Accommodating workplace injuries

(Psyc INFO Database Record (c) 2006 APA, all rights reserved) Chirikos, T. Much depends on the extent to which health and economic factors thought to raise or lower the costs of accommodation to employers actually predict accommodation outcomes.

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The career progression recorded for each caller reflects how the accommodation was used to place or retain the caller in employment.

Overall, JAN data show that workers with spinal cord injury can be gainfully employed and maintain this employment over time.

Finally, you ask whether an employer may create light duty positions for employees with work-related injuries, but not for employees with disabilities that are not cause by work-related injuries.

Since failing to provide such an accommodation would violate the ADA, the issue of adverse impact need not be addressed.

Two hundred thirty-one accommodations at the worksite were identified for these individuals, for an average of 5.1 accommodations per job.

The most frequently identified accommodation was Orientation and Training of Supervisors to provide necessary assistance (38.1%), followed by Modifications of the Non-physical Work Environment (16.4%); and Modifications of Work Hours and Schedules (15.69).

Results indicate that nearly three-quarters of the callers needed an accommodation in order to maintain their current job or to improve their productivity in their current job.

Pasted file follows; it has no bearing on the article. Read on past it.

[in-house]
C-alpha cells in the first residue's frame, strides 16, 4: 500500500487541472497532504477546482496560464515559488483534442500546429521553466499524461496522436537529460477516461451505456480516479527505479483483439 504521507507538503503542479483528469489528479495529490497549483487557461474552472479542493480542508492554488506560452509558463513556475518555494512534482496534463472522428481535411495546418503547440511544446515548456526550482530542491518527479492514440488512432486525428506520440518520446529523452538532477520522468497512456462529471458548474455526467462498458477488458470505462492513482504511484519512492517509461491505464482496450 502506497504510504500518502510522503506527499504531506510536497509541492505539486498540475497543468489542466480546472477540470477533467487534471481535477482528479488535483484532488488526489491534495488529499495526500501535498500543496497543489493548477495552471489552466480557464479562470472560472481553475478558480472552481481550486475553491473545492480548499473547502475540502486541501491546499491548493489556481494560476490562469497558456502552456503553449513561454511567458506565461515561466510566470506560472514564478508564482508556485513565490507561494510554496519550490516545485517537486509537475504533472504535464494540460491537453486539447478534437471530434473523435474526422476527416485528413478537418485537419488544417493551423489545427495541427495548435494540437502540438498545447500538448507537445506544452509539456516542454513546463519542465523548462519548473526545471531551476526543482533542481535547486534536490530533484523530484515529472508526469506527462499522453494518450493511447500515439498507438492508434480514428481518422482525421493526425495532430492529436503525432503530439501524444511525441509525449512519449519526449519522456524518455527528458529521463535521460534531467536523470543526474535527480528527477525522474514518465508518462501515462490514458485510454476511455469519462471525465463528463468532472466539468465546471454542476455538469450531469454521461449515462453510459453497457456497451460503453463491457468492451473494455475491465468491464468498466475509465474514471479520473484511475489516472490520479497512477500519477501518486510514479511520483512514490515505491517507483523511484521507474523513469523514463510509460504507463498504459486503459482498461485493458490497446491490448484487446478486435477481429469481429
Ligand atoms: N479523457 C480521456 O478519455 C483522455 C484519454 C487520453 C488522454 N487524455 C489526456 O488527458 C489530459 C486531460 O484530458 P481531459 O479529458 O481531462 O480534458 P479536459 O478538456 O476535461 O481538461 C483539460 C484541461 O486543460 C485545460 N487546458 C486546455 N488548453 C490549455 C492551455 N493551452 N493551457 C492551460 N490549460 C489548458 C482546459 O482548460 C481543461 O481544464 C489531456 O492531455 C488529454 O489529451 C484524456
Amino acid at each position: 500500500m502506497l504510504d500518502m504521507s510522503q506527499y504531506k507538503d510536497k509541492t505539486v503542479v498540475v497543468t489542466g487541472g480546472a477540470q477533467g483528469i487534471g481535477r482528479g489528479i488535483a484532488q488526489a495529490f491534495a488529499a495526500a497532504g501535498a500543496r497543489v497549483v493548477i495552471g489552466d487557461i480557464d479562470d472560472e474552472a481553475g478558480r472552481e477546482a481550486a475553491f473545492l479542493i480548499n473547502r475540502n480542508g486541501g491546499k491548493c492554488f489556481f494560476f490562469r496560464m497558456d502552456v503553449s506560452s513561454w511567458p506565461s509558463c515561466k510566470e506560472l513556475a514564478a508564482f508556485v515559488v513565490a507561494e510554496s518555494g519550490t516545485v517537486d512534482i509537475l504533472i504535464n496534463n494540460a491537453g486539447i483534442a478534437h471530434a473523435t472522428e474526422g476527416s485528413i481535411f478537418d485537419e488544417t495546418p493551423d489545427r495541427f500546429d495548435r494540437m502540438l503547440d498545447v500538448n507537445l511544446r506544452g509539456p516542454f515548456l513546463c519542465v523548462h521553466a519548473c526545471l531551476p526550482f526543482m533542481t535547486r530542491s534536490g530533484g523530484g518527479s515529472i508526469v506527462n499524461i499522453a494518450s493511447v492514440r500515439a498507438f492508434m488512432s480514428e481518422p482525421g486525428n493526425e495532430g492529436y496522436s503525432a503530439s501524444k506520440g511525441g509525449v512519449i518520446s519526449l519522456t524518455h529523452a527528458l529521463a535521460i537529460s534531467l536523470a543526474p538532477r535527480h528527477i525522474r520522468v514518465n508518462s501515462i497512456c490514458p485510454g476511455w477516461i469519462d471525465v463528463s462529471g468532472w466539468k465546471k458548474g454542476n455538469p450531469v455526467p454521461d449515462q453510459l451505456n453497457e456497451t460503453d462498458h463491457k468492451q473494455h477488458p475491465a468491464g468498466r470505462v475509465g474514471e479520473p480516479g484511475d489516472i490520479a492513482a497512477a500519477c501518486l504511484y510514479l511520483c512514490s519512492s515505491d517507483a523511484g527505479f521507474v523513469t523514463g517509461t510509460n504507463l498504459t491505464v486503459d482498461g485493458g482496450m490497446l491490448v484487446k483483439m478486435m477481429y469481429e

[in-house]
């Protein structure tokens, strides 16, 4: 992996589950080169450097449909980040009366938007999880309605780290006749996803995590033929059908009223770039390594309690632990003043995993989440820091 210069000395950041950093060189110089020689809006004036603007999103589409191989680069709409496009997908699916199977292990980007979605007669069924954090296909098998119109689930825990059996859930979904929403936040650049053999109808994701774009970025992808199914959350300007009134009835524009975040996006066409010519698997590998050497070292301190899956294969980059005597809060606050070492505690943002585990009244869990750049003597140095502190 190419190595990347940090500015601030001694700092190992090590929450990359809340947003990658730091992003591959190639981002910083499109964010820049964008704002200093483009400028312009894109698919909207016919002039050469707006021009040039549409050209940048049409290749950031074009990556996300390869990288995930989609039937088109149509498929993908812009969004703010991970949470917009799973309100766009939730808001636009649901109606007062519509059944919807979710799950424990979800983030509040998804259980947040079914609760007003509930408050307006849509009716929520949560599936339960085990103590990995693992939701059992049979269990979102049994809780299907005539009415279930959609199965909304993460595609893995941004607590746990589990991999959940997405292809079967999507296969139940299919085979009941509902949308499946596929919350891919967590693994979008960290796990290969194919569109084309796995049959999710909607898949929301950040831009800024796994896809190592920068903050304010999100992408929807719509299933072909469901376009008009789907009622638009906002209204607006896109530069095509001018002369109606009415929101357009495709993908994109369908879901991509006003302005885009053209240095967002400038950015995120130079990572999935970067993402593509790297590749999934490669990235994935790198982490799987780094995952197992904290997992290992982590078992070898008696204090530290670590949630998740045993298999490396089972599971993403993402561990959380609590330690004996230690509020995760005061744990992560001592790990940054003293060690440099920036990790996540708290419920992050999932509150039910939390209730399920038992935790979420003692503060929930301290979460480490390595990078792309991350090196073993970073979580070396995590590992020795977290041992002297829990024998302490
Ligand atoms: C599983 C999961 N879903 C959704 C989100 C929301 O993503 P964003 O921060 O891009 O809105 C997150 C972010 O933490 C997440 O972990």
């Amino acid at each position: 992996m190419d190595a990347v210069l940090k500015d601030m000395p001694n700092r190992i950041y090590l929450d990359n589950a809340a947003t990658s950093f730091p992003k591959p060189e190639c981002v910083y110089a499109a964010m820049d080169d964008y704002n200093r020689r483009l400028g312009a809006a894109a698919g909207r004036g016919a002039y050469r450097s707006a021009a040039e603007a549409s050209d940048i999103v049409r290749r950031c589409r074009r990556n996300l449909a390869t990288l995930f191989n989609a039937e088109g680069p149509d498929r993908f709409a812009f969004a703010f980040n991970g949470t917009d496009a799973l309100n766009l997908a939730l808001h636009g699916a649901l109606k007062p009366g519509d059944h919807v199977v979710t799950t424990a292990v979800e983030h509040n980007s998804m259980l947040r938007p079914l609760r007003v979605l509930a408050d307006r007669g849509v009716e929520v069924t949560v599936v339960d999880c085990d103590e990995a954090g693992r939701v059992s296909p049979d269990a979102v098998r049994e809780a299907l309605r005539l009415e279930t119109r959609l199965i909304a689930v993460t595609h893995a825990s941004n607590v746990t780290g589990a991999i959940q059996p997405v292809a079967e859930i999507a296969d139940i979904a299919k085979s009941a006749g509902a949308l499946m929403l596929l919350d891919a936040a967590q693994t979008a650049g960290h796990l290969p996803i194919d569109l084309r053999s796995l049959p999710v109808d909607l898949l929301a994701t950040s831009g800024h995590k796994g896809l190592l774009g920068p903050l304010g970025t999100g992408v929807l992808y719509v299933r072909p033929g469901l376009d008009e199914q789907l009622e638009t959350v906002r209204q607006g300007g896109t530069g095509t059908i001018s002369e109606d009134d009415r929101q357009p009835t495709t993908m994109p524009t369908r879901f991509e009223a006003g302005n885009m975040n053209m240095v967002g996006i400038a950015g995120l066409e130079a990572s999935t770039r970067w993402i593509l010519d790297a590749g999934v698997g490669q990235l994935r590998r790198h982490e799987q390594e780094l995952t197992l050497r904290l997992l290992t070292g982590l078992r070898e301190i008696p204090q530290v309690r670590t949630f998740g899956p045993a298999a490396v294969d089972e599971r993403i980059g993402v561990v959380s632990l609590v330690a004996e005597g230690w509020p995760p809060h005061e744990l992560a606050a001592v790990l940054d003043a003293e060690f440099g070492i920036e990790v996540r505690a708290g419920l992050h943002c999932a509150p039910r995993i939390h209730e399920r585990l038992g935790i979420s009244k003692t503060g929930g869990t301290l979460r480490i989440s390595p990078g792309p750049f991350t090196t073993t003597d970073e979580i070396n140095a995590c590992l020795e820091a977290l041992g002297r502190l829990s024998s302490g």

Only 1% of the callers were being considered for promotion. "Reasonable accommodations for workers with serious mental illness: Type, frequency, and associated outcomes." Psychosocial Rehabilitation Journal, 17(2): 163-172.

The guidance further notes that an employer cannot establish undue hardship simply by showing that it would have no other vacant light duty positions available if an employee became injured on the job and needed light duty. Thus, contrary to the interpretation of the Guidance advanced in your letter, an employer that provides light duty positions of indefinite duration with regular pay to employees with disabilities caused by work-related injuries must also do so for employees with non-work-related disabilities if needed as a reasonable accommodation.

Discrimination is prohibited with respect to all terms, conditions, and privileges of employment. Question 28 of the Commission's (September 3, 1996) ("Guidance"), addresses this issue as follows: If an employee with a disability who is not occupationally injured becomes unable to perform the essential functions of his/her job, and there is no other effective accommodation available, the employer must reassign him/her to a vacant reserved light duty position as a reasonable accommodation if (1) s/he can perform its essential functions, with or without a reasonable accommodation; and (2) the reassignment would not impose an undue hardship.

You next ask whether providing light duty positions of indefinite duration with regular pay to employees with work-related injuries who have reached maximum medical improvement, while not providing the same for employees with disabilities not caused by work-related injury would violate the ADA.

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